Case study: szurubooru

Letting go of the clutter

Szurubooru (pronounced shooru-booru) is an open source web image board engine that focuses on content, ease of navigation and privacy.

For owners and moderators, it offers multiple ways to manage posts, tags and users, with convenient solutions to quickly perform repetitive operations.


  • UX/UI designer


  • 2013–2016


  • 3 people


  • Open source, self-hosted booru engine
  • 275+ stars and 60+ forks on GitHub

The problem

When a couple of friends want to share funny images or breathtaking photos with each other, and keep these shared memories to be easily findable in the future, a solution is to use an image board.

However, the popular existing image boards were clunky, required a lot of steps to perform simple tasks, and had questionable privacy.

  • Who owns my data?
  • Is anything I do shared with advertisers?
  • Do I really need to click so many times to tag a few landscape posts with "river"?


With a general idea in mind, I've collaborated on a list of features with the team. Using Adobe Photoshop, I've created low-fidelity designs for post view—the place users spend most time in—and file upload that cuts off all the needless fat.

Rough feature list

Rough feature list

Initial design ideas

Initial design ideas

It turned out that the initial mockups nailed the idea of emphasizing content over flashy controls; the first design decisions shaped the direction of szurubooru's final interface. Minimalist, blocky approach rippled throughout all other pages, making user content the star of the show.

Improving users' experience

Having learned the shortcomings of competing image boards, my primary goal was designing a user interface that keeps the most important navigation elements and editing options in the same place, regardless of the size or type of viewed content.

While other engines keep tags at the top and serve the user a wall of options that's difficult to parse visually, szurubooru organizes it in readable chunks that don't shift across posts.

To make the experience similarly delightful for board operators, I've been continuously reporting usability issues and designed solutions to convert tedious management into a breeze. Tagging multiple posts became a matter of a few clicks instead of having to visit each post individually to enter its edit mode.

Unintended friction

Image boards reach their full potential with tags—each post should be easy to find, so users can e.g. find photos from a specific mountain hike, tagged #Panorama_Ridge. If they want a broader search, perhaps they'd just input ridge and expect the board to only show these images.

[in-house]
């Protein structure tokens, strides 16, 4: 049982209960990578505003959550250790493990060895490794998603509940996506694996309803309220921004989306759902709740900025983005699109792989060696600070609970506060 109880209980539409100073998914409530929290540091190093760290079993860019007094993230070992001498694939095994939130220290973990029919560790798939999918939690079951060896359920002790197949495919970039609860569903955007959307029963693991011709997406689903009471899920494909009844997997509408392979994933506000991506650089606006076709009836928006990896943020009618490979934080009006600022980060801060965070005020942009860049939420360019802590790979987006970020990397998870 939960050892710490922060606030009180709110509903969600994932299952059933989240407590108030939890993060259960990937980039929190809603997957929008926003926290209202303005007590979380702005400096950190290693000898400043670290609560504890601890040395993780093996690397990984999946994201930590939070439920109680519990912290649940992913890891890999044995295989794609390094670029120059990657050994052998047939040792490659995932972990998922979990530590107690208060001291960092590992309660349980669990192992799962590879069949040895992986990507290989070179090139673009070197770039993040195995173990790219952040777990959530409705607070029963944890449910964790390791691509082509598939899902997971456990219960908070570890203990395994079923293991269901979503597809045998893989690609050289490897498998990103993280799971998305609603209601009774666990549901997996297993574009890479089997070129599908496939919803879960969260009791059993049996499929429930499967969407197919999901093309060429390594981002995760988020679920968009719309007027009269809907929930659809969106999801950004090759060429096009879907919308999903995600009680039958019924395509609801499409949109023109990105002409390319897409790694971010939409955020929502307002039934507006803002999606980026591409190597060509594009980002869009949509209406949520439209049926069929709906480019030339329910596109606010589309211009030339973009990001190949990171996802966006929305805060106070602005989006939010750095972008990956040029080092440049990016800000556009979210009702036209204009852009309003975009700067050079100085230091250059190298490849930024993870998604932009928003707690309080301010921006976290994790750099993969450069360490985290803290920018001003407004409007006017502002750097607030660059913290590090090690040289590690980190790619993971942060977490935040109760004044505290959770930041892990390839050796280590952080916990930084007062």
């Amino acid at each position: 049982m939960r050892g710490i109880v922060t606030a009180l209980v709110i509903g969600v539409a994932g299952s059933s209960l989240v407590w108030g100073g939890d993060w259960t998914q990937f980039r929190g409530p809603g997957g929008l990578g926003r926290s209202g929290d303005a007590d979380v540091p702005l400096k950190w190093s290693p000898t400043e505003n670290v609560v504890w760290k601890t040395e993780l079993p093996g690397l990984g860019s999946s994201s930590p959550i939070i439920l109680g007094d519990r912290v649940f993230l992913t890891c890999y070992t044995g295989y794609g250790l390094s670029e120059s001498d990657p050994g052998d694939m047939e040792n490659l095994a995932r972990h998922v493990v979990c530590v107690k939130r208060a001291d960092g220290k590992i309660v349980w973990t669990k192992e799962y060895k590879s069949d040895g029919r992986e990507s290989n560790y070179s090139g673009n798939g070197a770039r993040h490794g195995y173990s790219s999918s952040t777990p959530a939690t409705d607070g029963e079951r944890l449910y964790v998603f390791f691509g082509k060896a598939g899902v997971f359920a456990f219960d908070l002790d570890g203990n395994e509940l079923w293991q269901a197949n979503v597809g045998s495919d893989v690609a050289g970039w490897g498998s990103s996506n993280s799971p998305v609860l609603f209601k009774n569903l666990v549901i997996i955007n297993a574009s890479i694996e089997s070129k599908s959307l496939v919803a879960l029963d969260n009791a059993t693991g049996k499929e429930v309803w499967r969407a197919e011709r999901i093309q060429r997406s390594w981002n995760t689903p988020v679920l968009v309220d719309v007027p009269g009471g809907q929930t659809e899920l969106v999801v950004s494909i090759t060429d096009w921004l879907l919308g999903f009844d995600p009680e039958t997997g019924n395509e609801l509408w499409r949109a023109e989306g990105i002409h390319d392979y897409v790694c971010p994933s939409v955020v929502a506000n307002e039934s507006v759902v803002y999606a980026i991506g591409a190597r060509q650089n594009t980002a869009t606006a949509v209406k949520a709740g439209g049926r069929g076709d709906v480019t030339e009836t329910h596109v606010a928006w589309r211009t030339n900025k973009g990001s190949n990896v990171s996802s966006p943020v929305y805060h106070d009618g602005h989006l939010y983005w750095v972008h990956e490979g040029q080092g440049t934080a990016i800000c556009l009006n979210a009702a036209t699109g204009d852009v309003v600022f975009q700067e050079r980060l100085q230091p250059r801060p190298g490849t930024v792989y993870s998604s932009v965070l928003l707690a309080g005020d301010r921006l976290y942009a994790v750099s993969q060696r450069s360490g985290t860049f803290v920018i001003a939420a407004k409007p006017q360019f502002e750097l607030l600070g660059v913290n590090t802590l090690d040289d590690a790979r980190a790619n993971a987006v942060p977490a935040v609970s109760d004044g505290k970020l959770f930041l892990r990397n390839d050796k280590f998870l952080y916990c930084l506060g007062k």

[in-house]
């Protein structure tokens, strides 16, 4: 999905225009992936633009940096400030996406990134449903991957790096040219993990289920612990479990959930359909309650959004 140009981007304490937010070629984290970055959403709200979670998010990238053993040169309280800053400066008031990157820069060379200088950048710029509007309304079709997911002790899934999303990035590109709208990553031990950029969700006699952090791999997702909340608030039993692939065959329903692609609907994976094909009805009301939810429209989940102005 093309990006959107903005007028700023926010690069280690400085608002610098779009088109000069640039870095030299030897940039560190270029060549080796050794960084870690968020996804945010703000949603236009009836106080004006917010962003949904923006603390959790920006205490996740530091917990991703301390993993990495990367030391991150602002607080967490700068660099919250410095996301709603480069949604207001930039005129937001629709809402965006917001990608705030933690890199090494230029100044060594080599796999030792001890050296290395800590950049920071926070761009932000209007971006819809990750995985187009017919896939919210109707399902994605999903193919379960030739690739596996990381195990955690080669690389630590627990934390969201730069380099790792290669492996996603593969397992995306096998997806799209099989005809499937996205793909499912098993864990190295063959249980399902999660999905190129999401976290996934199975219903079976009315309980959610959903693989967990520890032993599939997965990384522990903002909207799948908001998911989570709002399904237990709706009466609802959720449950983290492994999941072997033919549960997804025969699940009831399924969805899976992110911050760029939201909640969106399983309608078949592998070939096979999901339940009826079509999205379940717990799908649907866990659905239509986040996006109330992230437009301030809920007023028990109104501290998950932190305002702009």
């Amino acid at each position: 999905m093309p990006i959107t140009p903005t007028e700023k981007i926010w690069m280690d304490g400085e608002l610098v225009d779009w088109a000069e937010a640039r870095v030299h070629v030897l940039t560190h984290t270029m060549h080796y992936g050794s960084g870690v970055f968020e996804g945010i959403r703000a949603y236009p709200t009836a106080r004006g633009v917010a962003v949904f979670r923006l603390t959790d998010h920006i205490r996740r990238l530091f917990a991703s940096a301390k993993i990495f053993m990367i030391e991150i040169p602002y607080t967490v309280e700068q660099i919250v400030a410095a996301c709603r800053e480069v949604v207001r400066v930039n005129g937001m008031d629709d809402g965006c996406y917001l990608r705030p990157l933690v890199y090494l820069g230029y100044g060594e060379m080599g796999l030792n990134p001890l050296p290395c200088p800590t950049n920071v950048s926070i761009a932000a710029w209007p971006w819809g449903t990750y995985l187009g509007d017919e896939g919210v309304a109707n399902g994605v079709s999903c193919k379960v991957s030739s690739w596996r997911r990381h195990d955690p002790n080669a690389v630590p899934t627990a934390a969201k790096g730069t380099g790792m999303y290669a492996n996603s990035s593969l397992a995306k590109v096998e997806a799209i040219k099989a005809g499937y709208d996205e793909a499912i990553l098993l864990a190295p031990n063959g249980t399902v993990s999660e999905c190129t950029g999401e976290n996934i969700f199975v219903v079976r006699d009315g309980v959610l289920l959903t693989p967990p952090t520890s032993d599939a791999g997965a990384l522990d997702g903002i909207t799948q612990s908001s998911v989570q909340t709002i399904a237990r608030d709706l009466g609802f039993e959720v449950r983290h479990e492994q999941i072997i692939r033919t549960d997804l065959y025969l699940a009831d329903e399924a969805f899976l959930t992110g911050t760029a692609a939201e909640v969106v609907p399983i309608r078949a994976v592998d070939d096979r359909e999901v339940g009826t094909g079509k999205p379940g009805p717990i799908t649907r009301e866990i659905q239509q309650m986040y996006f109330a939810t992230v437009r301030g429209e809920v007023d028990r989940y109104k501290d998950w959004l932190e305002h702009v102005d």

For that, the application requires users to feed it tag data. It was a logical step to only accept new media entries if the uploader specified some tags for it, rejecting untagged files.

As it turned out, this caused friction with users. Sharing new images became a chore, and the daily number of uploads halved.

The mandatory tags feature was scrapped, giving way to a simplified upload form. After relaxing the requirements, submitting new images and videos became easier than before, so upload numbers recovered and even increased further.

Visually minimal, functionally rich

With each new feature I did my best to keep the GUI minimal, yet still intuitive. If various functions are related, users can be sure they can find them close to each other instead of blindly searching for that one button.

If the user wants to maximize the application's potential, they can head to the built-in exhaustive documentation for search syntax, supported comment formatting and keyboard shortcuts for even faster navigation. I've written parts of the Help pages, ensuring there are real-world examples for sunny and rainy day scenarios—a detail I always long for in technical docs.

User-friendly at each step

Duplicates' detection

  • The upload form notifies the user if a similar-looking post is already present.
  • After review, they can choose to proceed with the upload or remove the offending entry from the queue.

Tag suggestions

  • When tagging a post with #Panorama_Ridge, the application automatically adds #Canada and #trail as well.
  • At the same time, a balloon pop up suggests also adding #trip, #mountain and #camp.
  • Moderators can freely modify implied and suggested tags in a dedicated panel.


  • Szurubooru allows completely anonymous uploads, so that even site admins don't see the posts' authors.
  • Every user can delete their account, leaving no trace afterwards.
  • Admins can decide who to let in, and what the given user can see or do.


The project received over 275 stars and was forked 60+ times on GitHub.

Consistent UI and design aimed at both regular and power users makes using the page a breeze, especially for quick uploads, rapid tagging and managing the database.

One of the instances has well over 50 000 media posts and 20+ users, most of which joined before 2015 and still visit the image board.

I've learned that pushing for quality must not be performed at the expense of users, who might turn away from the service. Incorporating feedback from user behavior helped recover from the rushed change.

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